But political correctness started creeping in. The centerfolds came down, more women were hired, and more accomodations were made for their lesser strength and differing expectations. Next thing you know there's a hair trigger for sexual harassment, and a buddy of mine who called strippers "Ma'am" wound up losing his job over he said-she said allegations.

Were the changes improvements? In some ways. But if women truly were a man's equal for these tasks as was claimed, then why were changes necessary?

Trust me...

Yes, I know what day it is. I almost decided not to post anything thinking nobody's gonna believe it anyway. Then again, I could make very controversial claims with plausible deniability. But I wouldn't do that...

One memorable April Fool's Day my college's newspaper reran a picture from earlier in the year. It showed the head of the campus police force after he had participated in some sort of cream pie throwing contest. But the second time they changed the caption, claiming that he had been caught in a sperm bank explosion, and quoted him as saying "Quick, get an Alpha Gam and help me clean up!"

What do you expect from a tech school that had 8 guys for every female and produced engineers like Jeff Foxworthy?

Notice I said "females" above. Our coeds were maligned, and allegedly the football field had Astroturf to keep the cheerleaders from grazing. But we did have a few babes, including a Cindy Crawford lookalike named Brenda (pant pant), and I think Playboy has recruited a few for their "Girls of..." shoots.

These were serious women. They had better things to worry about than my favorite advertisement - a Playboy gatefold clad only in sheer fabric and a strategically placed picture of a Hewlett-Packard calculator which brightened the wall of the Engineer's Bookstore. Ah, those were the days.

Sunday, March 31, 2002

Liver cancer - resources?

Suddenly I find that one coworker and the spouse of another have liver cancer. I don't know much more than that - I'm just looking to find out more about it. Any recommendations?

Practical regulation

Scott Ganz gives comfort to the undeserving when he gives "regulation" the credit for any number of social goods. He's on the right track, but there's something missing.

For starters, what does he mean by "regulation"? The term can be used over an immense range, so much so that justification of it must be qualified. That is the fundamental disagreement I have with Scott's post - if "regulation" itself is good, it partially disarms critics of particular implementations. Likewise if it is bad, then it is that much harder to implement when it might become necessary. So everyone must insist that it remain a neutral term that is insufficient without qualification.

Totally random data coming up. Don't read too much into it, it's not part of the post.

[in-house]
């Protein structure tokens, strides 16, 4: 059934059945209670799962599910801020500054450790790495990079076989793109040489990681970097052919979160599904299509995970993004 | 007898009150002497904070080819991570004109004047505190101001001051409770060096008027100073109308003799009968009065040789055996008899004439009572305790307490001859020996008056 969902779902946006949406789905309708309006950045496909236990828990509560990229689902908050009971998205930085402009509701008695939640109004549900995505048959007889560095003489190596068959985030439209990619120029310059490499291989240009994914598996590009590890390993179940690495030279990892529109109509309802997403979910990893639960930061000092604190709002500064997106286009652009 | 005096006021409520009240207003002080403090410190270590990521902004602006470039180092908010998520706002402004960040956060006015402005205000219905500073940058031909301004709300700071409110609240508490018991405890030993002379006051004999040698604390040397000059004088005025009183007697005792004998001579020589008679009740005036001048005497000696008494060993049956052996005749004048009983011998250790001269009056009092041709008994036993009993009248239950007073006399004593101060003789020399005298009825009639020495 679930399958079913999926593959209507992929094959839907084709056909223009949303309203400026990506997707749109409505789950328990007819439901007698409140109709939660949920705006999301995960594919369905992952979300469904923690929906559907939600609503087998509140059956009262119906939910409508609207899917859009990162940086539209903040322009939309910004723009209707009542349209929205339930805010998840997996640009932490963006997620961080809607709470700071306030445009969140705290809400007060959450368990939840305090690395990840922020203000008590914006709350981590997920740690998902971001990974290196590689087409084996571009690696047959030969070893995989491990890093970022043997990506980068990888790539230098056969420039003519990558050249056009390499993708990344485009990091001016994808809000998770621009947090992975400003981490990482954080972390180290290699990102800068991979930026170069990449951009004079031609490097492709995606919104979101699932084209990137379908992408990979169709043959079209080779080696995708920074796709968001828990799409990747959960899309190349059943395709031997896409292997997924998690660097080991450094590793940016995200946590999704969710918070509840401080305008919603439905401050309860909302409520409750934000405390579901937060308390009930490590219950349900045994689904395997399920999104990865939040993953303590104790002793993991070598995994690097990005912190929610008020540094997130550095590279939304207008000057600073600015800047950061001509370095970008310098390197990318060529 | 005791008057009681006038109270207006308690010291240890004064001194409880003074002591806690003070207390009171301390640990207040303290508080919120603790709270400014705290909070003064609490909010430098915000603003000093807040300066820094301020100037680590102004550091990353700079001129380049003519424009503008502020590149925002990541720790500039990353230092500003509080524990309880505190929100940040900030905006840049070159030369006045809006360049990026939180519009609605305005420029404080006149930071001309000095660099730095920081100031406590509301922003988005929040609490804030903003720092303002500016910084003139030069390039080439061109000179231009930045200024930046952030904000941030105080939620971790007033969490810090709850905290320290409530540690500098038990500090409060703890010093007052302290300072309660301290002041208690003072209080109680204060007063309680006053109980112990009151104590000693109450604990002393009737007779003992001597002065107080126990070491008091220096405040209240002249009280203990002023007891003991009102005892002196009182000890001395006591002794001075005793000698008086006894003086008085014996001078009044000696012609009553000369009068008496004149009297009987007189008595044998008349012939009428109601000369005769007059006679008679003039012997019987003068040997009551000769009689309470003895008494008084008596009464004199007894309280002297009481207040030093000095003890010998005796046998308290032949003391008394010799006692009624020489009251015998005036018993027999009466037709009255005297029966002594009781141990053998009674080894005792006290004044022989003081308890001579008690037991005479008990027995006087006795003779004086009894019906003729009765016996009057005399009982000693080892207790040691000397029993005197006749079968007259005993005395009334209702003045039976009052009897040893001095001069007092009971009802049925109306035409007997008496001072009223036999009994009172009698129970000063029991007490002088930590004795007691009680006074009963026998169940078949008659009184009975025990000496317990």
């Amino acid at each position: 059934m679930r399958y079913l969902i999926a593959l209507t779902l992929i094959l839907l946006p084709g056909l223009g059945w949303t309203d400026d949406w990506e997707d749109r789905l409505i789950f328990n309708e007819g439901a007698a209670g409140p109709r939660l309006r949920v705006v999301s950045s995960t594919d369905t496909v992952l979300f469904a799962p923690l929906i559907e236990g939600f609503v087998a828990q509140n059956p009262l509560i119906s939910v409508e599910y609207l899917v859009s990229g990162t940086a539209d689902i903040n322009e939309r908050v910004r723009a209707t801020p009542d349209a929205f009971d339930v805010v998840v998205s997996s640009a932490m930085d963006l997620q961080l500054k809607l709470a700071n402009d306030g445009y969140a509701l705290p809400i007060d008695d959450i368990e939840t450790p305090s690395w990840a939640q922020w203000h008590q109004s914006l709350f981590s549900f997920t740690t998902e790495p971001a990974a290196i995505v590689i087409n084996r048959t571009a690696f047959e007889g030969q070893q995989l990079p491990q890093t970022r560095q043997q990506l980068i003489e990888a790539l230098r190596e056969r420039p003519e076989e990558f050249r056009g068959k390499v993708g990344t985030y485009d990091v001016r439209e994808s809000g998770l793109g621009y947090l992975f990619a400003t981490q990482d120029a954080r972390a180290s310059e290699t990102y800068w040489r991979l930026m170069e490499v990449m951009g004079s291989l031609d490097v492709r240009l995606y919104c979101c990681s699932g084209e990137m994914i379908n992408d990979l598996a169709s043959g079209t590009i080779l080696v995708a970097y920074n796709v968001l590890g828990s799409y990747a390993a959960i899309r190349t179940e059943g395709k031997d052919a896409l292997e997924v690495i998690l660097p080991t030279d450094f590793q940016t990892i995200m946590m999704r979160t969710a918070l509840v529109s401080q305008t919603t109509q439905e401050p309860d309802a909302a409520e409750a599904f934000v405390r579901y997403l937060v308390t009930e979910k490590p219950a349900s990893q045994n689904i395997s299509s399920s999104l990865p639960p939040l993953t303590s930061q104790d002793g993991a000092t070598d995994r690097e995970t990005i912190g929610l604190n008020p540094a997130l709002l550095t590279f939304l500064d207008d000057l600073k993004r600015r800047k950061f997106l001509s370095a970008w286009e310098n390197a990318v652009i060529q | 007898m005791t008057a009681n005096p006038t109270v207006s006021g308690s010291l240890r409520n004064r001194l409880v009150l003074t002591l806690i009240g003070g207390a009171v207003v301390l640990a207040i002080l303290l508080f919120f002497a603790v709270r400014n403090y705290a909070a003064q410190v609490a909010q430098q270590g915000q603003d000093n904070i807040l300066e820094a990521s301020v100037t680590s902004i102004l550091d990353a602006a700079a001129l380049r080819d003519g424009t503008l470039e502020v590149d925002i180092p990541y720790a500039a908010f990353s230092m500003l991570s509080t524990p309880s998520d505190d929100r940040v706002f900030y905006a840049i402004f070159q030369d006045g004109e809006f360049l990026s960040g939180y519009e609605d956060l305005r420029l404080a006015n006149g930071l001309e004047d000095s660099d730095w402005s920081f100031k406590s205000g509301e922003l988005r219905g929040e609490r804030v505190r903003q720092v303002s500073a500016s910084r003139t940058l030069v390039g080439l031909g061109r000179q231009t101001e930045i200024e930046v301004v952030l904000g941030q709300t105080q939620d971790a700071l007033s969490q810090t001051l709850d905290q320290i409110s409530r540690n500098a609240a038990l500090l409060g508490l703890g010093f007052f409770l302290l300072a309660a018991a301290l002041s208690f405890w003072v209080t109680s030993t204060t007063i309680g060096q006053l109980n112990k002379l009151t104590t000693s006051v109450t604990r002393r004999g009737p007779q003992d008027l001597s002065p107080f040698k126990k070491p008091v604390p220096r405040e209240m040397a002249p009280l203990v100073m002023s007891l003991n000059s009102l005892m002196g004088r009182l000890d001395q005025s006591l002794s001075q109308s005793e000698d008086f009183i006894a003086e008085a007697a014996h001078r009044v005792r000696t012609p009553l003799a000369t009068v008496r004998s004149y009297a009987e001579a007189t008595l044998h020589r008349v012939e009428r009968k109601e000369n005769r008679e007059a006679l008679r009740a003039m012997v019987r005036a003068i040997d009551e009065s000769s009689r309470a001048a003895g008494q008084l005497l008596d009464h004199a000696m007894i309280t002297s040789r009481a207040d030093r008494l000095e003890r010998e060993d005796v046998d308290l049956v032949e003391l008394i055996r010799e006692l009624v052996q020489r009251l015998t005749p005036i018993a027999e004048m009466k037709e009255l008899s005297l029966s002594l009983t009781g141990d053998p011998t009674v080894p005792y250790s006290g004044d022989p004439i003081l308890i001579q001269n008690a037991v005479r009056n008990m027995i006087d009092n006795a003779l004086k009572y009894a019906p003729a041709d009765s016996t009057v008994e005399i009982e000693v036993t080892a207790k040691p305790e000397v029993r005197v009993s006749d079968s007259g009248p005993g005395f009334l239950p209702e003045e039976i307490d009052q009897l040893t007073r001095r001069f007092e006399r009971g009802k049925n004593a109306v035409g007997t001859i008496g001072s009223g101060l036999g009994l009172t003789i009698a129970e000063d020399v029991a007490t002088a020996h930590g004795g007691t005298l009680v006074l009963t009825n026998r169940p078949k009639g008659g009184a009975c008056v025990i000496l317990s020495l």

Scott's usage appeared to be in the broadest possible sense. OK. But in the broadest possible sense, the only regulation we have is ethics. For practical regulation, we have to deal with particulars.

Also, I would have emphasized that any system of regulation depends on compliance. In all but the narrowest situations, there simply aren't enough inspectors to go around, and if there were, it would be intolerable (picture everyone getting their income tax returns audited every year). That's why oppressive govts must fall - ultimately they can't carry their own weight.

So how do you ensure compliance? For one, make sure that the regulations themselves are just, and aren't corrupted by such notions as redistribution or an anti-corporate mentality. Strive to make them as light and unobtrusive as possible consistent with their mission. Be willing to revise them in the light of experience regardless of what lobbyists say. Avoid govt involvement for anything other than enforcement. And enforce regulations promptly and evenhandedly without turning everything into a media circus or inviting partisan objections.

But most important of all, emphasize and honor ethics. This is the only regulatory mechanism which can prevent problems, whether caused by the regulated or the regulators. If you simply won't knowingly harm or cheat your customers, constituents or other citizens, that will take care of most problems, and will do so more effectly and cheaply than any other means.

So the real root problem here is about ethics. How do we promote ethics?

We had a big opportunity about 4 years ago...

Snide aside

You have a regulator on your natural gas line, which lacks intelligence yet performs far better than many govt regulatory bodies. You are invited to draw conclusions about the relative intelligence of the gas line regulators and government organizations.